Could you make savings in property costs? - Veterinary Practice
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Could you make savings in property costs?

Adele McDermott says it is a mistake to assume that property costs are fixed and unalterable – and they should be reviewed.

As the second largest cost after staff, property plays an important role in business. With the recession far from behind us, and the full implications of the country’s deficit yet to spread into the wider economy, cost savings will still be high on the agenda for all businesses moving forward.

This article outlines a number of options for tenants and landlords to consider in the quest to further reduce their property costs.

Opportunities for tenants

If you are a tenant, now is a good time to ask for better terms on your lease. If you are coming to the end of a lease or have the option to serve a break notice, or are due a rent review, think about negotiating hard on renewal terms. Landlords do not want empty property on their hands, particularly older properties that are harder to let in the current market.

Since the abolition of empty property business rates relief, most landlords benefit from only three months grace for non-industrial premises and six months for industrial premises before having to pay the full amount of business rates. It is better for a landlord to have a tenant paying a lower rent than no tenant plus a business rates bill on top.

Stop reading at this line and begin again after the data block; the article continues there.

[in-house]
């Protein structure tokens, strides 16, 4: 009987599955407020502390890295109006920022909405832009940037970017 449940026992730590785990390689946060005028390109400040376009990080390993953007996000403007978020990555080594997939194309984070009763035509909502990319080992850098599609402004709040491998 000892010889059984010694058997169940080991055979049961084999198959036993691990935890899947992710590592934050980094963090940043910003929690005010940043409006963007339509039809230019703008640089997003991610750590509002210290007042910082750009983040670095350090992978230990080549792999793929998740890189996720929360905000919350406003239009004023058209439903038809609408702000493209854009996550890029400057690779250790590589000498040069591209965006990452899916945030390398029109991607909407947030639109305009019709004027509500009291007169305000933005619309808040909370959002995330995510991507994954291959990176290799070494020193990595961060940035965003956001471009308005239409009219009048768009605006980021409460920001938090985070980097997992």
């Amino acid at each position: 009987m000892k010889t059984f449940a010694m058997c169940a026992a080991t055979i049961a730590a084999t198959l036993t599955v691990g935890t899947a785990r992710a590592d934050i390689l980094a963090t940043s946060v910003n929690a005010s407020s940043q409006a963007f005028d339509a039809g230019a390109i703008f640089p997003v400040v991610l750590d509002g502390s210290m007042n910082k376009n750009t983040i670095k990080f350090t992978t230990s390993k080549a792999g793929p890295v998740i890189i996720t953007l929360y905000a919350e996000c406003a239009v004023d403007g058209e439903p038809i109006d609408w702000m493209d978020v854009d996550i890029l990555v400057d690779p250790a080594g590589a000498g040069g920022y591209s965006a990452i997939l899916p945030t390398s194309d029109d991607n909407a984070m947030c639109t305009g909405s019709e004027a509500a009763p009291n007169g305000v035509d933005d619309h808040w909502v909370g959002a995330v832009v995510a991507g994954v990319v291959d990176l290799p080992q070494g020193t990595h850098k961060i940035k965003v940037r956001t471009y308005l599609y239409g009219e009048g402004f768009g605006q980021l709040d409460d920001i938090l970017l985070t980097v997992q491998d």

This is an ideal opportunity to re-gear a lease to your current business strategy. Much can be achieved by simply agreeing to remain in occupation of your
property rather than moving at the end of the term, or exercising a break.

If the location is good then think about renewing, but on lower rental terms or perhaps with a contribution of capital from your landlord to improve the fabric of the building or for better internal fit out. It is also an ideal time to address the issue of dilapidations and agree a reduction in reinstatement obligations.

Research shows that many businesses could use just half the space they currently occupy. Again, if you are coming to the end of your lease or thinking about exercising a break clause, can you reorganise your business to operate out of a smaller space reducing rent, business rates and other overheads?

Space, particularly within office buildings, may be only 50%-60% used on any given day because of holidays, sickness, meetings off-site and the increase in “hot-desking” and home working.

Equally, up to 15% of floor space can be taken up by filing and storage. Off-site storage can often be found at substantially lower rates than main office rents with electronic storage reducing costs even further, reducing your carbon footprint and limiting the need for travel.

Relocation itself may not seem immediately attractive given the disruption and additional costs, but there will be plenty of landlords willing to offer incentives which may go a long way to meeting those costs and providing better accommodation for the business in the long run. It is worth seeing what is out there – if only to use as a negotiating tool!